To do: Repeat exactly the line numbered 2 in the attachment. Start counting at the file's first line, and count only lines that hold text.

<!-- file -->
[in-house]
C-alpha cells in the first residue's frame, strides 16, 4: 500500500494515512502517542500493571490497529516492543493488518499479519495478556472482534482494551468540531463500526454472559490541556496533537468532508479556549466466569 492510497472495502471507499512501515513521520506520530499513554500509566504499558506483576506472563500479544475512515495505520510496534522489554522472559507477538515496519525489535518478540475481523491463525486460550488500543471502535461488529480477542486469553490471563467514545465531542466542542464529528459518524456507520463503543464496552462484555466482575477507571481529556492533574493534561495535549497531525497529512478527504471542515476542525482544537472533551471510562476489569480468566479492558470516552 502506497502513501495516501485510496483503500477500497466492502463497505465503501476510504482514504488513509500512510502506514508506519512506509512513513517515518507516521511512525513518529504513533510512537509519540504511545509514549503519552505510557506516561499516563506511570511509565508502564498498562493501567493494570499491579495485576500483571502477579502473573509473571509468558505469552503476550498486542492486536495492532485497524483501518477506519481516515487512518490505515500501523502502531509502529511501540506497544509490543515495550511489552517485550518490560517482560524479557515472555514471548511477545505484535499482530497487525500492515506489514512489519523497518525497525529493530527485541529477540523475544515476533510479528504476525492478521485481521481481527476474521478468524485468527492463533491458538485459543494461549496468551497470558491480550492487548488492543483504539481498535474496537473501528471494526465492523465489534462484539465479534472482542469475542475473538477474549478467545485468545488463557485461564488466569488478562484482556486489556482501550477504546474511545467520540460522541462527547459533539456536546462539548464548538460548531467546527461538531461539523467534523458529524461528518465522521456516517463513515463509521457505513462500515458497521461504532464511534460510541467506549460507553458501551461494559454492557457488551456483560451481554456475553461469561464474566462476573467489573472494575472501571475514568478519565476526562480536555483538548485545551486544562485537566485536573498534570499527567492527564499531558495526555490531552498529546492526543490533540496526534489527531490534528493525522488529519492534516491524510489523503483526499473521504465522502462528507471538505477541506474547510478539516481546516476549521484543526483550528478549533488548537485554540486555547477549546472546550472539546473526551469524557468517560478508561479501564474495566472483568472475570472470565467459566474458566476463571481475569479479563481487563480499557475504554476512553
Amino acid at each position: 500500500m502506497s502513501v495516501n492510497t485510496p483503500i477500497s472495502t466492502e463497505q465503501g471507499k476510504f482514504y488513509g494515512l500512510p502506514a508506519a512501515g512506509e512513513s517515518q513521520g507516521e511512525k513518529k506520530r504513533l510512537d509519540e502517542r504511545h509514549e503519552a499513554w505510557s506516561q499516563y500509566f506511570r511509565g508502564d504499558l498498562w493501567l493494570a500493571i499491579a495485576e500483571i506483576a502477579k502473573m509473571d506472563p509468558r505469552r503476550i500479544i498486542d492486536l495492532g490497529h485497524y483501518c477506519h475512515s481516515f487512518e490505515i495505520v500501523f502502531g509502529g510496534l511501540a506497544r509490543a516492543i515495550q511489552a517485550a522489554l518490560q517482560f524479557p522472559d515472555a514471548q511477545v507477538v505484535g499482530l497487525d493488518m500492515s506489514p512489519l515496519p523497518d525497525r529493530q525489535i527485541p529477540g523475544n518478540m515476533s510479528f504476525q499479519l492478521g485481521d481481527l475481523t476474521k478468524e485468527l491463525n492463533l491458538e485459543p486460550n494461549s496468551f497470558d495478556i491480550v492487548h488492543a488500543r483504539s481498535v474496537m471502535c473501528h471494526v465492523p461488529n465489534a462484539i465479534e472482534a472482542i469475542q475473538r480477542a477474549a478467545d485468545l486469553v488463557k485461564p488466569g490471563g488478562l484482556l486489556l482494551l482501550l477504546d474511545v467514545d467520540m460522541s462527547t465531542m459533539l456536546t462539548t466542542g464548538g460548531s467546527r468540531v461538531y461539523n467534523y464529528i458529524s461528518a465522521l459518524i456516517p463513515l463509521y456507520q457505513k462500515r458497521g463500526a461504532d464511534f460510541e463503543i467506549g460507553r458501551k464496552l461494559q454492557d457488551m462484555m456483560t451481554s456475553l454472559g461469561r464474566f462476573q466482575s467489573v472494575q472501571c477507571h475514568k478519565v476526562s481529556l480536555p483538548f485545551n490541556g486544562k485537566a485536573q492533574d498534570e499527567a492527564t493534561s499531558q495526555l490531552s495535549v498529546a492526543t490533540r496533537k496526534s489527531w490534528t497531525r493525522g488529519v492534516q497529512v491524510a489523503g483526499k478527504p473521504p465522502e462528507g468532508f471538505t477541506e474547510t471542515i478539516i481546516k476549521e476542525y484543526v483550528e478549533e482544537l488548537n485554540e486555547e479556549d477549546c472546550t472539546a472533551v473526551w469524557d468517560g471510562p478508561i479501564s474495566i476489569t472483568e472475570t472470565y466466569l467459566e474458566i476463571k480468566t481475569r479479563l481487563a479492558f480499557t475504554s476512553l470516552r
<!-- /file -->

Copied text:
C-alpha cells in the first residue's frame, strides 16, 4: 500500500494515512502517542500493571490497529516492543493488518499479519495478556472482534482494551468540531463500526454472559490541556496533537468532508479556549466466569 492510497472495502471507499512501515513521520506520530499513554500509566504499558506483576506472563500479544475512515495505520510496534522489554522472559507477538515496519525489535518478540475481523491463525486460550488500543471502535461488529480477542486469553490471563467514545465531542466542542464529528459518524456507520463503543464496552462484555466482575477507571481529556492533574493534561495535549497531525497529512478527504471542515476542525482544537472533551471510562476489569480468566479492558470516552 502506497502513501495516501485510496483503500477500497466492502463497505465503501476510504482514504488513509500512510502506514508506519512506509512513513517515518507516521511512525513518529504513533510512537509519540504511545509514549503519552505510557506516561499516563506511570511509565508502564498498562493501567493494570499491579495485576500483571502477579502473573509473571509468558505469552503476550498486542492486536495492532485497524483501518477506519481516515487512518490505515500501523502502531509502529511501540506497544509490543515495550511489552517485550518490560517482560524479557515472555514471548511477545505484535499482530497487525500492515506489514512489519523497518525497525529493530527485541529477540523475544515476533510479528504476525492478521485481521481481527476474521478468524485468527492463533491458538485459543494461549496468551497470558491480550492487548488492543483504539481498535474496537473501528471494526465492523465489534462484539465479534472482542469475542475473538477474549478467545485468545488463557485461564488466569488478562484482556486489556482501550477504546474511545467520540460522541462527547459533539456536546462539548464548538460548531467546527461538531461539523467534523458529524461528518465522521456516517463513515463509521457505513462500515458497521461504532464511534460510541467506549460507553458501551461494559454492557457488551456483560451481554456475553461469561464474566462476573467489573472494575472501571475514568478519565476526562480536555483538548485545551486544562485537566485536573498534570499527567492527564499531558495526555490531552498529546492526543490533540496526534489527531490534528493525522488529519492534516491524510489523503483526499473521504465522502462528507471538505477541506474547510478539516481546516476549521484543526483550528478549533488548537485554540486555547477549546472546550472539546473526551469524557468517560478508561479501564474495566472483568472475570472470565467459566474458566476463571481475569479479563481487563480499557475504554476512553